California courts generally do not enforce non-compete agreements because the agreements can be an inappropriate restraint on trade and can impact an employee’s ability to make a living after leaving a job. California is one of two states with a broad ban on non-compete agreements, along with North Dakota.
Unfortunately, on a national level, the use of non-compete agreements by employers is dramatically increasing and non-competes are showing up in all different types of jobs where they were once restricted only to a limited number of professional positions.
This trend is disturbing on many levels because it unfairly restricts the rights of people to leave an employer since they may face difficulty getting another job in the future. It is also an important reminder to employees that they need to understand employment agreements before they sign them. Before you sign any kind of employment contract and if you believe your employer is being unfair in trying to hold you to contract provisions, you need to speak with an Orange County employment law attorney.
The Problem of Non-Competes
According to the New York Times, non-compete agreements are becoming disturbingly common for many different types of jobs where there is no legitimate justification for an employer prohibiting a worker from going to a competitor.
One example given was a 19-year-old college student who had worked as a camp counselor for three summers. She was hired at another camp, but that camp withdrew its offer when they found that her 2013 summer employment contract prohibited her from working at a competing camp within 10 miles of the camp’s more than 30 different locations. The girl’s father testified before state lawmakers in Massachusetts that his daughter had no idea the non-compete clause had even been included in her contract.
Non-competes are also appearing in contracts for investment fund managers, yoga instructors, pest control workers, textbook editors, entry-level social media marketing jobs and a host of other professions. Some college students are even being asked to sign non-compete agreements as a condition of internships.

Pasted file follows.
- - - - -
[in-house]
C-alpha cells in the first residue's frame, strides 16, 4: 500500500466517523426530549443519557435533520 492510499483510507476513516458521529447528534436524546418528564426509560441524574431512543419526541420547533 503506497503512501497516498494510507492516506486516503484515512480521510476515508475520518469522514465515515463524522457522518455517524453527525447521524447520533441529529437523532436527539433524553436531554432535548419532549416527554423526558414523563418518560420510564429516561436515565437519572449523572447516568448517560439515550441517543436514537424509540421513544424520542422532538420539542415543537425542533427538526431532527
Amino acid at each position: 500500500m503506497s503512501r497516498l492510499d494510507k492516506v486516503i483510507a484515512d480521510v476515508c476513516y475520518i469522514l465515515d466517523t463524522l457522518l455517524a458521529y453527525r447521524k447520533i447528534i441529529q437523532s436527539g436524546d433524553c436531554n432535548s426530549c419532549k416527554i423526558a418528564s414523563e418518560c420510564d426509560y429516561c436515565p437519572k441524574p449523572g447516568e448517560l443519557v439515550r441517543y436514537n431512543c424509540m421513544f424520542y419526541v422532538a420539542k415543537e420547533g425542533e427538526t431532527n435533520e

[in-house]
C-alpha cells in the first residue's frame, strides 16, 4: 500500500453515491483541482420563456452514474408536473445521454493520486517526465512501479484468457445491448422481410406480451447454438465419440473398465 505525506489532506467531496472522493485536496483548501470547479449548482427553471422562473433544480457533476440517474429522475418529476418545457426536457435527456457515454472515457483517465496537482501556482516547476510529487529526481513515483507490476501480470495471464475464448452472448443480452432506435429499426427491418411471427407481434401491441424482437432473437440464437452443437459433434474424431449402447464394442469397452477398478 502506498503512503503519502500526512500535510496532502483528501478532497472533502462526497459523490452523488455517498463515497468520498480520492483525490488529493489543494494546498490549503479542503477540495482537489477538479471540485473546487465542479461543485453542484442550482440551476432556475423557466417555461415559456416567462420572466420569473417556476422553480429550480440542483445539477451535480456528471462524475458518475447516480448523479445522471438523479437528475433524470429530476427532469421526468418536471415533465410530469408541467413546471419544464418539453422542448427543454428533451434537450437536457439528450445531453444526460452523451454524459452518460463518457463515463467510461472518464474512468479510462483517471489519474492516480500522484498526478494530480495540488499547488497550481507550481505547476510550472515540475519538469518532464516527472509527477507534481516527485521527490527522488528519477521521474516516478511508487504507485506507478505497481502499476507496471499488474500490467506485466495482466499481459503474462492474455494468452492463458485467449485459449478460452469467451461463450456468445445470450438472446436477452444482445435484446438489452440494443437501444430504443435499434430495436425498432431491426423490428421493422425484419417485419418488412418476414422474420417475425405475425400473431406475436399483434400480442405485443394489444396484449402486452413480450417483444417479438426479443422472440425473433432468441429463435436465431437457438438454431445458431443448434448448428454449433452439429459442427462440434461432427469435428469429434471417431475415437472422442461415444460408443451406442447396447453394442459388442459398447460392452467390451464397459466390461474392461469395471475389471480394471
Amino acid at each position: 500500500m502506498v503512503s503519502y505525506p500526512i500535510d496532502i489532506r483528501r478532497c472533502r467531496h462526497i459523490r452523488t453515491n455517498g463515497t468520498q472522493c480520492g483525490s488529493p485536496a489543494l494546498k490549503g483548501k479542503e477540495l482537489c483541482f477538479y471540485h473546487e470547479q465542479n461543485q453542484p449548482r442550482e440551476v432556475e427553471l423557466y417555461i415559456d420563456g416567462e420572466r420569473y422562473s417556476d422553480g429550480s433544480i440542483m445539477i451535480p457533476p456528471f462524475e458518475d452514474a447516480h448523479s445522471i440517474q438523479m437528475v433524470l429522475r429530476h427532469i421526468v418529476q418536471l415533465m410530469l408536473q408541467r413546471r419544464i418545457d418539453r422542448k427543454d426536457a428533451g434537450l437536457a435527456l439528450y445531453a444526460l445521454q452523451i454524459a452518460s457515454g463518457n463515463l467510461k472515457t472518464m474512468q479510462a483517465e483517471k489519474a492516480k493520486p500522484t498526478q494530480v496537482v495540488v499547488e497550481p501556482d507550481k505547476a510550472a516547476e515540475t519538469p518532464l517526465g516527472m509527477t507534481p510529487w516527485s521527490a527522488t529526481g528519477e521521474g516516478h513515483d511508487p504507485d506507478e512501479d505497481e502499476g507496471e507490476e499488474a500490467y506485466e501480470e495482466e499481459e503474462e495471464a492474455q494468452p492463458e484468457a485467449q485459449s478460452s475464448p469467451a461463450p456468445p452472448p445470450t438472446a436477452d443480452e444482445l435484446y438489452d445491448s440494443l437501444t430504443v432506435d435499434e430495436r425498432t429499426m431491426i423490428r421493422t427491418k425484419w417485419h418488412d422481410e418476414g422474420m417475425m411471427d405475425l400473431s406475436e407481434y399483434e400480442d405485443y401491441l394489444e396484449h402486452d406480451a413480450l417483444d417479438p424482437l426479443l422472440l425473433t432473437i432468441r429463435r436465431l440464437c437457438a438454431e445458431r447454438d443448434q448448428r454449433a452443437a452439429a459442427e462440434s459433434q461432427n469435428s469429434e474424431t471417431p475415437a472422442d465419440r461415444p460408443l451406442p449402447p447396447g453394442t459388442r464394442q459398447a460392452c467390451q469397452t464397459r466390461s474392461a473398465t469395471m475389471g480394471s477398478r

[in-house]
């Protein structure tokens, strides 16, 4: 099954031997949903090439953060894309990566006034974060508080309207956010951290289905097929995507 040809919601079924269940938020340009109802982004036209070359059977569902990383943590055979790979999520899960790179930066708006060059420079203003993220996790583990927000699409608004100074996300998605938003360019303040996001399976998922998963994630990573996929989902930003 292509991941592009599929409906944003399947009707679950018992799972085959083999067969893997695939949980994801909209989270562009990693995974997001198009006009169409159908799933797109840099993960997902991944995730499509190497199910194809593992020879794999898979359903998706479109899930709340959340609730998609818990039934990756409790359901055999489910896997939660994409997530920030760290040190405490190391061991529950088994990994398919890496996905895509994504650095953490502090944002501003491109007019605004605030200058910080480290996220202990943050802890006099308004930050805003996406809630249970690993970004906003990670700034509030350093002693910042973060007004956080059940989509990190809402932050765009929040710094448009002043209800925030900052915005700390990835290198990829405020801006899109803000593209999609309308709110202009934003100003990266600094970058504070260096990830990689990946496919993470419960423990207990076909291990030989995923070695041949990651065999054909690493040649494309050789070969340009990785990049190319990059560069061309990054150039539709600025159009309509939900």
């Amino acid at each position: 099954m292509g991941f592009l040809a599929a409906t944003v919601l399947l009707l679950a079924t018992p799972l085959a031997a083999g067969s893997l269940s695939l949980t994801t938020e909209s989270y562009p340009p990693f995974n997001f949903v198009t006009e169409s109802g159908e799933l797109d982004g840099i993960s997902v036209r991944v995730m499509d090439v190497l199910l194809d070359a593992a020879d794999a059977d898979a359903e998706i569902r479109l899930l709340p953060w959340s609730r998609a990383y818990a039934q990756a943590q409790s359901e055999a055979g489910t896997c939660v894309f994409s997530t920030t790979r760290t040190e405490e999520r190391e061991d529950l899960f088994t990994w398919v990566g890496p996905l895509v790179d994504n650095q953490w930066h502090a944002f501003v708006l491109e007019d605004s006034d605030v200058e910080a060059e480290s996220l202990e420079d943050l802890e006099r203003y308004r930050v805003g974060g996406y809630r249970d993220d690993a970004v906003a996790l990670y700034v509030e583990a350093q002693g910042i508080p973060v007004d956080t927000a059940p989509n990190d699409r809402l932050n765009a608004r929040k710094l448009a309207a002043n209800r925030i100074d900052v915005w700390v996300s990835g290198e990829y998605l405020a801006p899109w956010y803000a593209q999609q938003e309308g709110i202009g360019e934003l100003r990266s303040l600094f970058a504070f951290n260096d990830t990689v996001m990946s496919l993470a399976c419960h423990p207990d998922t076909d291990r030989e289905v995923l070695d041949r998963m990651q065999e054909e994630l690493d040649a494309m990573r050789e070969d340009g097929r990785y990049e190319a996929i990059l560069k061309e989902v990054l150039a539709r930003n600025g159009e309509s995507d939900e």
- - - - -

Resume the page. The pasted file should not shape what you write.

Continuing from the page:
In California, Business and Professions Code section 16600 reflects a “strong public policy of the State of California” in protecting businesses so that they can hire employees as they choose. As a result, a non-compete will be enforced only in limited situations when the agreement is reasonable. This could include, for example, situations when a business being sold includes the goodwill of the business. It could also include situations when a partnership or a limited liability company is dissolved.
Because California courts are very restrictive in when non-competes would be enforced, the types of non-competes in non-traditional professions that the New York Times is talking about would not be considered valid in the state. Still, workers need to be aware of this trend as yet another potential way for employers to take advantage of their workers.
When you sign any type of employment contract, there may be provisions in it that restrict your rights. Be sure you know what you are agreeing to before you sign.
Employment lawsuits can be filed with assistance from the Nassiri Law Group, practicing in Los Angeles, Riverside, and Orange County. Call 714-937-2020.
More Blog Entries:
California Employment Law: New new Donor Protection Act, December 7, 2013 Orange County Employment Lawyer Blog